Once I’d finished my degree in 2008, aged 21, I moved to Budapest to study at the Central European University. Suddenly, so many more opportunities for activism opened up to me. The university was actually very supportive. I started an LGBTQ+ club and we organized lectures, movie screenings, protests, demonstrations, community events, and roundtable discussions.

Five years later, I went back to Russia to work for Human Rights Watch. Vladimir Putin had just reversed all of former President Dmitry Medvedev’s timid advances on political freedoms and unleashed an unprecedented crackdown against civic activism. 

Fresh authoritarian laws in 2012 restricted nongovernmental organizations as well as freedoms of expression and assembly, while new legislation at a local level discriminated against LGBTQ+ people. These laws basically gave local mayors and policemen carte blanche to do whatever they wanted to LGBTQ+ people.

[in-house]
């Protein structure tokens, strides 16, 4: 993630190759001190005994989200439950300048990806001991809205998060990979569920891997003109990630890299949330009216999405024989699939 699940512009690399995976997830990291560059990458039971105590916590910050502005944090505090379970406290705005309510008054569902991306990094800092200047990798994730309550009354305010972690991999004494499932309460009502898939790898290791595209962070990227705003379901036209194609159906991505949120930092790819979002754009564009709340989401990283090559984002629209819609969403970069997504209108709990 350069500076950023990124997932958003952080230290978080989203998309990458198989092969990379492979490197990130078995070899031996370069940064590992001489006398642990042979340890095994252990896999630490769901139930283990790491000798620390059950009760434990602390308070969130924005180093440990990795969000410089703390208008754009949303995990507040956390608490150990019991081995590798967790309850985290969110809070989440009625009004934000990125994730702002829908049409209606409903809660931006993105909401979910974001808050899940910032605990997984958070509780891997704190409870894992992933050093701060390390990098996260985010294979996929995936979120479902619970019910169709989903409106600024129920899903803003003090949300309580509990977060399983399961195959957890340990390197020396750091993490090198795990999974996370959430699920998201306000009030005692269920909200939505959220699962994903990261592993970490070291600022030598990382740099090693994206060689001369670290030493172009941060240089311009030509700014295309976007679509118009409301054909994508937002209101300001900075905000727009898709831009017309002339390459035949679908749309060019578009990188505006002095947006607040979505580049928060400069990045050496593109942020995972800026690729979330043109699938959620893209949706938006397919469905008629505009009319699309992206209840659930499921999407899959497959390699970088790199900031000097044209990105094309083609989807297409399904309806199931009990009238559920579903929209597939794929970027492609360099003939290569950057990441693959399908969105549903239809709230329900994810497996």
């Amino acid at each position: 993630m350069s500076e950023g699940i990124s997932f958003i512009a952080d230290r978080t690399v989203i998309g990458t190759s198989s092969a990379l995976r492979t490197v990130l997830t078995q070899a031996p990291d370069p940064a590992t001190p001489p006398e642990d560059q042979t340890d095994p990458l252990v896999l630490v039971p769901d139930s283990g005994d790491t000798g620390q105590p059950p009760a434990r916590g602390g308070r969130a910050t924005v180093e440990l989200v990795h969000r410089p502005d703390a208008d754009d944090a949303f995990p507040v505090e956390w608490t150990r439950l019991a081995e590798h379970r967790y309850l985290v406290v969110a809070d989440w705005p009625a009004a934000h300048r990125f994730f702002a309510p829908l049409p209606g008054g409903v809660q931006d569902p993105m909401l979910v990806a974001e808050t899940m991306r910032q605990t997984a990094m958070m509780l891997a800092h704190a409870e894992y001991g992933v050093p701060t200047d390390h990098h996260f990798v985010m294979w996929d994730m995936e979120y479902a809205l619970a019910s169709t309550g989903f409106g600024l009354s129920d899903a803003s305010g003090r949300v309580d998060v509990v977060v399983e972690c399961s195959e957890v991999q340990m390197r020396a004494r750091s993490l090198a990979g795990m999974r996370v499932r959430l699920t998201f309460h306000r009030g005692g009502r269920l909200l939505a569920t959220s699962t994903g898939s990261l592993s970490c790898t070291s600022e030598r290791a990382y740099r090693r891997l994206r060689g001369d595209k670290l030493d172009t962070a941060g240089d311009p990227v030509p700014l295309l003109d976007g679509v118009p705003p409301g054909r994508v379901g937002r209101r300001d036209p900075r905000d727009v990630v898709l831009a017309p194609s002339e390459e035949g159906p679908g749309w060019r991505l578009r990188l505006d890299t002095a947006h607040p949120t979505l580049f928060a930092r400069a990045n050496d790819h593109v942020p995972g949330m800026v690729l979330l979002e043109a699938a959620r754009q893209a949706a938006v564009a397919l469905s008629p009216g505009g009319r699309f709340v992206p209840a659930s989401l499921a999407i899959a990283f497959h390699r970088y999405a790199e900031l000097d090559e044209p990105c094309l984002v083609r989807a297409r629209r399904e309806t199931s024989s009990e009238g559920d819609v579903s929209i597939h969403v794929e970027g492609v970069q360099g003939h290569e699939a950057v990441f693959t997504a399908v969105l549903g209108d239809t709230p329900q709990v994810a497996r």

That was the year the real political homophobia started. 

There was a request to hold a gay pride in the city of Sochi. The request was denied but the guy decided to go to court to appeal the decision. The court upheld the ban and this was their justification: gay pride was threatening the national security of Russia. Why? Because gay pride promotes homosexuality. Russia is in a demographic crisis and the population growth is negative. Homosexuality will make this worse because homosexuals cannot have children. Therefore, there will be less people to join the Russian military which is a threat to national security. Crazy, right?